The Lord's Grace
Some Things to Think About
Good Old Days
Some Not So Good Old Days
28 July 2001
One evening a son was talking
to his father about current events. He asked what he thought about
the shootings at schools, the computer age, and just things in general.
The dad replied, "Well,
let me think a minute, I was born before television, penicillin, polio
shots, frozen foods, Xerox, contact lenses, frisbees and the pill.
There was no radar, credit cards, laser beams or ball-point pens.
Man had not invented pantyhose, dishwashers, clothes dryers, (clothes were
hung out to dry in the fresh air) electric blankets, air conditioners,
and he hadn't walked on the moon.
Your Mom and I got married first
and then lived together. Every family had a father and a mother,
and every boy over 14 had a rifle that his dad taught him how to use and
respect. And they went hunting and fishing together.
Until I was 25, I called every
man older than I, 'Sir' and after I turned 25, I still called policemen
and every man with a title, 'Sir'.
Sundays were set aside for going
to church as a family, helping those in need, and visiting with family
or neighbors. (I miss that most). We were before computer-dating,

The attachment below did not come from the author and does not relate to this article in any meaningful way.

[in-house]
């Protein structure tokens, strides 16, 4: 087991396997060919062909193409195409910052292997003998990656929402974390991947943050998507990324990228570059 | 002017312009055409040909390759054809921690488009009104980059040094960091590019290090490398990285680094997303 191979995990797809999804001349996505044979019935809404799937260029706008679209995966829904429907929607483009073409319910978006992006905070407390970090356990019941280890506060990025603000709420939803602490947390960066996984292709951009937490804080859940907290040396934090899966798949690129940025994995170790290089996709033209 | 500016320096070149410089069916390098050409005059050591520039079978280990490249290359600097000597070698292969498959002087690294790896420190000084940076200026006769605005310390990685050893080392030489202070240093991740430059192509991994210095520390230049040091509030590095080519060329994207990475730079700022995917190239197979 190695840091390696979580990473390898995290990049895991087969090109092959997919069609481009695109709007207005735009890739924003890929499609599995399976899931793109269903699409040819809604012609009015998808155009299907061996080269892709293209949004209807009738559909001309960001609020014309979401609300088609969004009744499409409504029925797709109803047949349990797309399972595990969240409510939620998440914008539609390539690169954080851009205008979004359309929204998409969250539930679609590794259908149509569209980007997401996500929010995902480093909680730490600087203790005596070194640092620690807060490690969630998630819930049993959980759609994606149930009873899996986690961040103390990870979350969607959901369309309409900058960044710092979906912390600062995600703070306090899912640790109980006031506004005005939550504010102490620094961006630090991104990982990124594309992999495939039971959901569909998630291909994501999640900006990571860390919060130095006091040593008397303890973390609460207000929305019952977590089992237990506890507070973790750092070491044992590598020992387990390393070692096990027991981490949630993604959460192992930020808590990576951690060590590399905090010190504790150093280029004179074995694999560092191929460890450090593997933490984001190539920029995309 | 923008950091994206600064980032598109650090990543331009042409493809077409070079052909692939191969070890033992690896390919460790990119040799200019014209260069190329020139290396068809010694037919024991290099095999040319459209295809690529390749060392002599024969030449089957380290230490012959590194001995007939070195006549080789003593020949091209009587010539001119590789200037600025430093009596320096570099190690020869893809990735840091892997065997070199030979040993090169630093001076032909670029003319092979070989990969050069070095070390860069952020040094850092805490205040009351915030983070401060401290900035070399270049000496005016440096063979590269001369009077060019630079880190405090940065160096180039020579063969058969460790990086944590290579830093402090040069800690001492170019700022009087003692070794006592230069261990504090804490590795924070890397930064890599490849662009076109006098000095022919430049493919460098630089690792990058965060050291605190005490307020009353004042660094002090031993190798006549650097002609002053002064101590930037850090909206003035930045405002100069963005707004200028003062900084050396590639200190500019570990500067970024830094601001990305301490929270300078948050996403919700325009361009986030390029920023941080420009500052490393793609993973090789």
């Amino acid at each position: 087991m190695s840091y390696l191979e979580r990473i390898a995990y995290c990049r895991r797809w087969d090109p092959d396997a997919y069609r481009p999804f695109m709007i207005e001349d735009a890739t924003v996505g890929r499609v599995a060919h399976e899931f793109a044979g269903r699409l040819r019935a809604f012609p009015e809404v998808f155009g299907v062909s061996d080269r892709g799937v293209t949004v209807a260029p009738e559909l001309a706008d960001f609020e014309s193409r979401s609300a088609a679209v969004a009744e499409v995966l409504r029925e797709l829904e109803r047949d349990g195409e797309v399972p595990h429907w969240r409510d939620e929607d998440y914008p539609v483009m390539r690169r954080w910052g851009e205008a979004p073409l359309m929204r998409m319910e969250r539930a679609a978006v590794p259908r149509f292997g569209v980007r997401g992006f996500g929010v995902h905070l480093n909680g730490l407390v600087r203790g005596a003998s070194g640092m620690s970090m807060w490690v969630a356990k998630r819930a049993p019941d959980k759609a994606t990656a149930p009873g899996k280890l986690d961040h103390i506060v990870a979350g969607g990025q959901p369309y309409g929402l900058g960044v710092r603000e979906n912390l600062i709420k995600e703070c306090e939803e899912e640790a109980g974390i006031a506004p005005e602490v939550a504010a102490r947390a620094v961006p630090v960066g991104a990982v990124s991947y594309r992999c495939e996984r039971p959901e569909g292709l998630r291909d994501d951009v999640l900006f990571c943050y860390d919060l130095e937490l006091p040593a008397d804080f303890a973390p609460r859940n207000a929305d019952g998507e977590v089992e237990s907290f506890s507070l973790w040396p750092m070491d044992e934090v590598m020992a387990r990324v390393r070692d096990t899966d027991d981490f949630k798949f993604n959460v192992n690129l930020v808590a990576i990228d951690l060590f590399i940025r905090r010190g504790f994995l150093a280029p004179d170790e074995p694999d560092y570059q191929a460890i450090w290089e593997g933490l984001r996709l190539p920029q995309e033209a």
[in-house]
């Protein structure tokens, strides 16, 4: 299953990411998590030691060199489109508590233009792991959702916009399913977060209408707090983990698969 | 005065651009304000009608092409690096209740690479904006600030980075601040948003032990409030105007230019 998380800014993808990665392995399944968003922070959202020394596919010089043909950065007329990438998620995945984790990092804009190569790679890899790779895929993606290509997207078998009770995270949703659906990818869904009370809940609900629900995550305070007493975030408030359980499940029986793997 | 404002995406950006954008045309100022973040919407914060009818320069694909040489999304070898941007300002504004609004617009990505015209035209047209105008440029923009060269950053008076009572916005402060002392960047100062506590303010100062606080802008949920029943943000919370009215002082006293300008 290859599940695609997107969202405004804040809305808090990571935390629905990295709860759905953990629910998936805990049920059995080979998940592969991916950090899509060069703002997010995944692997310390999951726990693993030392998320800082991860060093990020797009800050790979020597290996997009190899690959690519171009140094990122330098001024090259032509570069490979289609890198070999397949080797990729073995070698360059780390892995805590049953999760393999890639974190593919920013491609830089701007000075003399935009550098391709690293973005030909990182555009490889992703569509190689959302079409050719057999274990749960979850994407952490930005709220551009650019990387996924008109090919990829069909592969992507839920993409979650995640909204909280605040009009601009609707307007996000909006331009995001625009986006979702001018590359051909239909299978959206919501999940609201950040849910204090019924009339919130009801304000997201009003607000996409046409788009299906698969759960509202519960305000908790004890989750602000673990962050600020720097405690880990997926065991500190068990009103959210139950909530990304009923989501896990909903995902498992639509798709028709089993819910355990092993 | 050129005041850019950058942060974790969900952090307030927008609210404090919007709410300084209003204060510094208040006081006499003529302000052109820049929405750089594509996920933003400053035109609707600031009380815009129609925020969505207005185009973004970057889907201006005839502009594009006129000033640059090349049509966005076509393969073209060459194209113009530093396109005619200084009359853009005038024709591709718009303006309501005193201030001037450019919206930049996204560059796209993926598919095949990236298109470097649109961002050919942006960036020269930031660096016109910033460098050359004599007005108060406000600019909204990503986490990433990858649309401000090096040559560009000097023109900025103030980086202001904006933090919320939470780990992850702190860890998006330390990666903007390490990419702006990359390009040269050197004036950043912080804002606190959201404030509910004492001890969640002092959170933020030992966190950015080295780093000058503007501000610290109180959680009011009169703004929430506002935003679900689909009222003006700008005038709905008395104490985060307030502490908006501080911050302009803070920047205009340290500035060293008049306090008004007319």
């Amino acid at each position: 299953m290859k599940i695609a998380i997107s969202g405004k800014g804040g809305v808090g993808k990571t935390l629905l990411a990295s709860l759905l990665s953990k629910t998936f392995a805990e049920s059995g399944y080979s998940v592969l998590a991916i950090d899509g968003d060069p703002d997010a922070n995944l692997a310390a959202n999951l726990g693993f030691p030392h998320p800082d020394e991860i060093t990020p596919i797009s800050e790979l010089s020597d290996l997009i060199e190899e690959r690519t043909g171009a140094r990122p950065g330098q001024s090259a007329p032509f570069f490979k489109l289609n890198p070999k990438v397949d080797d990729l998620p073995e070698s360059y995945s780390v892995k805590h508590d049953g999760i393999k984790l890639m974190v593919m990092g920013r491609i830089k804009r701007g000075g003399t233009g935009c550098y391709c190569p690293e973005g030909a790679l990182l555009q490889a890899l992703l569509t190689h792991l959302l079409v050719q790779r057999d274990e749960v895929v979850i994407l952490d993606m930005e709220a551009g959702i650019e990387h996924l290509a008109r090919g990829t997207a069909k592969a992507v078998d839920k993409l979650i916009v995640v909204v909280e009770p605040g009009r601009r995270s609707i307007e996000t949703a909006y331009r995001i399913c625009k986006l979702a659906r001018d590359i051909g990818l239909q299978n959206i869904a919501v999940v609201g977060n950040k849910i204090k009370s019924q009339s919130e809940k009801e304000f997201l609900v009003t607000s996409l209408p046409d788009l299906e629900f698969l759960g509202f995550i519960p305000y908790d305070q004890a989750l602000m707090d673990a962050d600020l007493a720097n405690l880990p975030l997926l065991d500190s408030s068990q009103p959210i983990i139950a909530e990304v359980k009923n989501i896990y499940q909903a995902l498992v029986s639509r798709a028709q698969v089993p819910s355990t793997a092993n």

dual careers, daycare centers, and group therapy. Our lives were
governed by the Ten Commandments, good judgment, and common sense.
We were taught to know the difference between right and wrong and to stand
up and take responsibility for our actions.
Serving your country was a privilege;
living here was a bigger privilege. We thought fast food was what
people ate during Lent.
Having a meaningful relationship
meant getting along with your cousins. Draft dodgers were people
who closed their front doors when the evening breeze started. Time-sharing
meant time the family spent together in the evenings and weekends, not
We never heard of FM radios,
tape decks, CDs, electric typewriters, yogurt, or guys wearing earrings.
We listened to the Big Bands, Jack Benny, and the President's speeches
on our radio. And I don't ever remember any kid blowing his brains
out listening to Tommy Dorsey.
If you saw anything with 'Made
in Japan' on it, it was junk. The term 'making out' referred to how
you did on your school exam.
Pizza Hut, McDonald's, and instant
coffee were unheard of. We had five & dime stores where you could
actually buy things for 5 and 10 cents. Ice cream cones, phone calls, rides
on a streetcar, and a Coke were all a nickel. And if you didn't want
to splurge, you could spend your nickel on enough stamps to mail 1 letter
and 2 postcards.
You could buy a new Chevy Coupe
for $600, but who could afford one? Too bad, because gas was 11 cents
In my day, 'grass' was mowed,
'coke' was a cold drink, 'pot' was something your mother cooked in, and
'rock music' was your grandmother's lullaby. 'Aids' were helpers in the
Principal's office, 'chip' meant a piece of wood, 'hardware' was found
in a hardware store, and 'software' wasn't even a word. And we were
the last generation to actually believe that a lady needed a husband to
have a baby. No wonder people call us "old and confused" and say
there is a generation gap.
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